The release of new sounds from Belgian band Serpentcult has been awaited with an intriguing and eager anticipation especially since the departure from the band of female vocalist Michelle Nocon in 2010. Now with the release of Raised By Wolves the wait is over and it is simply a revelation, a release that absorbs and consumes the senses with a soundscape that fires up imagery and emotions as it emerges and expands into view with great skill and intensity. The band has created not only an album of impressive quality and music but an avalanche of emotive sounds to probe, trigger and inspire feelings.
The origins of Ghent sludge-doomsters Serpentcult began in 1998 in the shape of Thee Plague Of Gentlemen. That band gained a cult following but after the release of their only full length album Primula Pestis in 2006 the band disbanded due to the arrest of one of its members. 2007 saw the remaining trio of guitarist Frédéric Caure, bassist Steven Van Cauwenbergh and drummer Frederik ‘Cozy’ Cosemans emerge in the guise of Serpentcult, a name originally intended for the second album by Thee Plague Of Gentlemen, with the added vocal talent of Nocon. The excellent blend of female vocals and their formidable doom sound revealed with their debut EP Trident Nor Fire, made a quick and forceful mark with people. The ever increasing eagerness for their sounds led to the release of the album Weight Of Light through Rise Above Records in 2008 but the leaving of Nocon left a question of what next. A trio once more, the guys decided to carry on as a three piece “…with a few other musicians, who will join us in the realization and creation of our visions and music. These members will be very close to the band, but will not be permanent Serpentcult members.”
Raised By Wolves is the remarkable proof that they do not need any one else in the core of the band. The album running almost forty minutes across four tracks is a powerful journey of predominantly instrumental and atmospheric lingering music. Individually the tracks are immense and dramatic but as a whole the album becomes an even deeper and emotional experience that does more than just please the ear.
The title track opens up the album with the stormy backdrop of incessant rain as resourceful and searching guitar sounds explore. It is not long before a heavier intimidating essence joins the piece as the desperate sounds of man and a neatly blended harmony of vocals bring more strong feelings to the track. The flow of the track is engagingly ponderous but with a darker intent driving it on fuelling visions of a place that suggests either nightmares or mesmeric dreams. The sound is oppressive but carries a sense of hope within its bludgeoning wall of noise.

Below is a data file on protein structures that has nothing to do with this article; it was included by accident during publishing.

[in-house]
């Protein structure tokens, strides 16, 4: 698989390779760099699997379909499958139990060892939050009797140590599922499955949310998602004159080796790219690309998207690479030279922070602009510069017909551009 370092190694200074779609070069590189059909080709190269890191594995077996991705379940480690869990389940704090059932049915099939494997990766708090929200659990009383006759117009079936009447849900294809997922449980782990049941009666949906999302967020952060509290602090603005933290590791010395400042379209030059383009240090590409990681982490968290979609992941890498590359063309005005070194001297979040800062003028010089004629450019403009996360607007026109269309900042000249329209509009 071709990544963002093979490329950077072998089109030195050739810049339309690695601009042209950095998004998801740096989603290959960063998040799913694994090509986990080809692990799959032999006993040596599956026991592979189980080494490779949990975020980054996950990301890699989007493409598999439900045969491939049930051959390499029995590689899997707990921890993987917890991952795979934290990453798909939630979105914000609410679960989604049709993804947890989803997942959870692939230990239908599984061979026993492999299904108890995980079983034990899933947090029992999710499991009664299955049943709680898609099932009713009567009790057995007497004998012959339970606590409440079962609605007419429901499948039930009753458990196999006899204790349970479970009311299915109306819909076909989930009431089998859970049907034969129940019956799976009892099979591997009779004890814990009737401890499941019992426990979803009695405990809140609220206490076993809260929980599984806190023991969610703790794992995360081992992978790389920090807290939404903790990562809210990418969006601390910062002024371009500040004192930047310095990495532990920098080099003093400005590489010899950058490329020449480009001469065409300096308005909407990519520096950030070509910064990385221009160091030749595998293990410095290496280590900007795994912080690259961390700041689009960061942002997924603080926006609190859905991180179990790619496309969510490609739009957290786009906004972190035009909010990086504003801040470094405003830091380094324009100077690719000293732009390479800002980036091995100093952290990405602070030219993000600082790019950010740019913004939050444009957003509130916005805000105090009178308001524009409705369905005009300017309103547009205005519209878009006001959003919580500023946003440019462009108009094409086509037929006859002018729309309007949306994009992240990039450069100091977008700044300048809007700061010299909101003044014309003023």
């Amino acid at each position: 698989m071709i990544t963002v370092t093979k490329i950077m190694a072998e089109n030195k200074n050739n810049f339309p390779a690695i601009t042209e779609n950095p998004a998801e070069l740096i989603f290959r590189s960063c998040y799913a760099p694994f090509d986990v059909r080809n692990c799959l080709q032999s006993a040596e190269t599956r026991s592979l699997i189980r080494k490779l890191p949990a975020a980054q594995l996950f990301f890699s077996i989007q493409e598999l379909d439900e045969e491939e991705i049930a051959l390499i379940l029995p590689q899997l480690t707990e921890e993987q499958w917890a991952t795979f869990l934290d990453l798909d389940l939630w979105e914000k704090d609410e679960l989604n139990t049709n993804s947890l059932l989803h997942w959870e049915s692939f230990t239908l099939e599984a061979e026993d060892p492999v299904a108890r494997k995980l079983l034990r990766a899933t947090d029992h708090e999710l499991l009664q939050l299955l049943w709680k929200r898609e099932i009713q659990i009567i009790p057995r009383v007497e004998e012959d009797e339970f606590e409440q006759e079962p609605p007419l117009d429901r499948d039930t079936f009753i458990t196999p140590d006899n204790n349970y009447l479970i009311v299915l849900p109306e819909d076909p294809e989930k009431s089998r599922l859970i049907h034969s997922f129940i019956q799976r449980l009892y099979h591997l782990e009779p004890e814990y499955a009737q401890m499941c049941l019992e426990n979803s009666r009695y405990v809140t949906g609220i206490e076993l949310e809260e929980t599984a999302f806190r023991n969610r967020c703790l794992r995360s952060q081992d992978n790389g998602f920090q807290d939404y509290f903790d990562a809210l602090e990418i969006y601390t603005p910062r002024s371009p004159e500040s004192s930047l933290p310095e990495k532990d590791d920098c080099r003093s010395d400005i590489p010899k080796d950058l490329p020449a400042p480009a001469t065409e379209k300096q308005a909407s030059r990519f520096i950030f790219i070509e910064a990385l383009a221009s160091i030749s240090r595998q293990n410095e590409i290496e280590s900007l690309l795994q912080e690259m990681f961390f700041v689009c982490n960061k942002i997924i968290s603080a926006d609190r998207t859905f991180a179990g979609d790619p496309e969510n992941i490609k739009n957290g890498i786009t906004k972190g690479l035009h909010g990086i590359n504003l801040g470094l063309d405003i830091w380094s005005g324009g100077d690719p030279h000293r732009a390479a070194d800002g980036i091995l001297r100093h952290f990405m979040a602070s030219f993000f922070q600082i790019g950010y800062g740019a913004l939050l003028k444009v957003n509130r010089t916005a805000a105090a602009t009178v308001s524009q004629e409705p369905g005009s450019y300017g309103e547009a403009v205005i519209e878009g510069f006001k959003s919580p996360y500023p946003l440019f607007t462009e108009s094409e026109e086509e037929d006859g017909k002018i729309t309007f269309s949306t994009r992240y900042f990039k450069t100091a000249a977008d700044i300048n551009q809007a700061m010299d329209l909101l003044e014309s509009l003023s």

The unrelenting menace of the storm emerges again to end the opener and lead in the instrumental ‘Crippled and Frozen’. Smothering and ambient its devastating intent consumes within the heavy compelling riffs and pulsating rhythms. Dark and nasty, the drone that spines the track weighs down heavily whilst laying a groove that beckons just as equally.
‘Longing for Hyperborea’ builds a gripping and imposing wave of sound to immerse into. The track’s and the whole album’s intention is to involve, enthral, and take the listener on an odyssey of musical textures and terrains that inspire thought and emotion, something the band achieves tenfold.
Final track ‘Growth of the Soil’ is a more straight forward sludge/doom style, though the term ‘straight forward’ and Serpentcult will probably never actually be accurate together. It strokes, stalks and feasts with a black heart and an unrelenting eagerness, a spawn of the darkest corners.
Raised By Wolves is a standard bearer for dark, heavy and emotively creative music. Serpentcult may have had us waiting to find out what was next but the time was well worth giving as the resulting release is an epic on all levels.